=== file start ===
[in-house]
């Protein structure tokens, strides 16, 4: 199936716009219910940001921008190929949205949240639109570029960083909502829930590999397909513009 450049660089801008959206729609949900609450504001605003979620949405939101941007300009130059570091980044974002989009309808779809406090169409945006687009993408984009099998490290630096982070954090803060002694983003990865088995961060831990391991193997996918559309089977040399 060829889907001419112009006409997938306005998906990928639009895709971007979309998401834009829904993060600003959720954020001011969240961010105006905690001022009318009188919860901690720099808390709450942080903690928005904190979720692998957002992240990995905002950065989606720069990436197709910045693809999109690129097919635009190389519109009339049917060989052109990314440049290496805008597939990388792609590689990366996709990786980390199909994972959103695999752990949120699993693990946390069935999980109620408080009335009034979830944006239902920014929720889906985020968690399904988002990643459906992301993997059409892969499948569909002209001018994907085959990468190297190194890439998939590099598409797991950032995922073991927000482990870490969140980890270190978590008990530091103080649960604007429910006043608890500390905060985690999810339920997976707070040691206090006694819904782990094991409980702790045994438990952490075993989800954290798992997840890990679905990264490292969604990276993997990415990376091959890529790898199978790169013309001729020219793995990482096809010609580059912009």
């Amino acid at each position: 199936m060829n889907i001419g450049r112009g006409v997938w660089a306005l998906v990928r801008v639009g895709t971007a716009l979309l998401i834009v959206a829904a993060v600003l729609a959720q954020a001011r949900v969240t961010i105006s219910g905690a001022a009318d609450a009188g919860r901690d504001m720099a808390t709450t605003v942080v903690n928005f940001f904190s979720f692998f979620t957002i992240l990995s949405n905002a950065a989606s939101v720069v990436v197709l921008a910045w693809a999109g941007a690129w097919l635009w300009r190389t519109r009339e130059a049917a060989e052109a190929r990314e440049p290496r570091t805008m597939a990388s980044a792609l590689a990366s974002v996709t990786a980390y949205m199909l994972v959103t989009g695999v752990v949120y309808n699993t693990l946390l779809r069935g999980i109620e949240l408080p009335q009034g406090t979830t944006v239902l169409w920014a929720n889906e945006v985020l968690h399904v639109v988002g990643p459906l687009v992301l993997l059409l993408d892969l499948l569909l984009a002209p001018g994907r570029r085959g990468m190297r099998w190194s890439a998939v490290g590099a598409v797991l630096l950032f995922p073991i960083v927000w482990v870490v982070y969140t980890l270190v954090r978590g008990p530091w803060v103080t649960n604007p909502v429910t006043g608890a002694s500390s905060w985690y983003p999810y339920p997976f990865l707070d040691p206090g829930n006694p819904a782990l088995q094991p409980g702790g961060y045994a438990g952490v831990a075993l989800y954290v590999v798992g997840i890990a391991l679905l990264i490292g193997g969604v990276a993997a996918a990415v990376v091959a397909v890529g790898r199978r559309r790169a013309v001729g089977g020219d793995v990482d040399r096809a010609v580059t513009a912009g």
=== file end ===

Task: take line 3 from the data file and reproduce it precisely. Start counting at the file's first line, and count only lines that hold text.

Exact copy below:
């Amino acid at each position: 199936m060829n889907i001419g450049r112009g006409v997938w660089a306005l998906v990928r801008v639009g895709t971007a716009l979309l998401i834009v959206a829904a993060v600003l729609a959720q954020a001011r949900v969240t961010i105006s219910g905690a001022a009318d609450a009188g919860r901690d504001m720099a808390t709450t605003v942080v903690n928005f940001f904190s979720f692998f979620t957002i992240l990995s949405n905002a950065a989606s939101v720069v990436v197709l921008a910045w693809a999109g941007a690129w097919l635009w300009r190389t519109r009339e130059a049917a060989e052109a190929r990314e440049p290496r570091t805008m597939a990388s980044a792609l590689a990366s974002v996709t990786a980390y949205m199909l994972v959103t989009g695999v752990v949120y309808n699993t693990l946390l779809r069935g999980i109620e949240l408080p009335q009034g406090t979830t944006v239902l169409w920014a929720n889906e945006v985020l968690h399904v639109v988002g990643p459906l687009v992301l993997l059409l993408d892969l499948l569909l984009a002209p001018g994907r570029r085959g990468m190297r099998w190194s890439a998939v490290g590099a598409v797991l630096l950032f995922p073991i960083v927000w482990v870490v982070y969140t980890l270190v954090r978590g008990p530091w803060v103080t649960n604007p909502v429910t006043g608890a002694s500390s905060w985690y983003p999810y339920p997976f990865l707070d040691p206090g829930n006694p819904a782990l088995q094991p409980g702790g961060y045994a438990g952490v831990a075993l989800y954290v590999v798992g997840i890990a391991l679905l990264i490292g193997g969604v990276a993997a996918a990415v990376v091959a397909v890529g790898r199978r559309r790169a013309v001729g089977g020219d793995v990482d040399r096809a010609v580059t513009a912009g």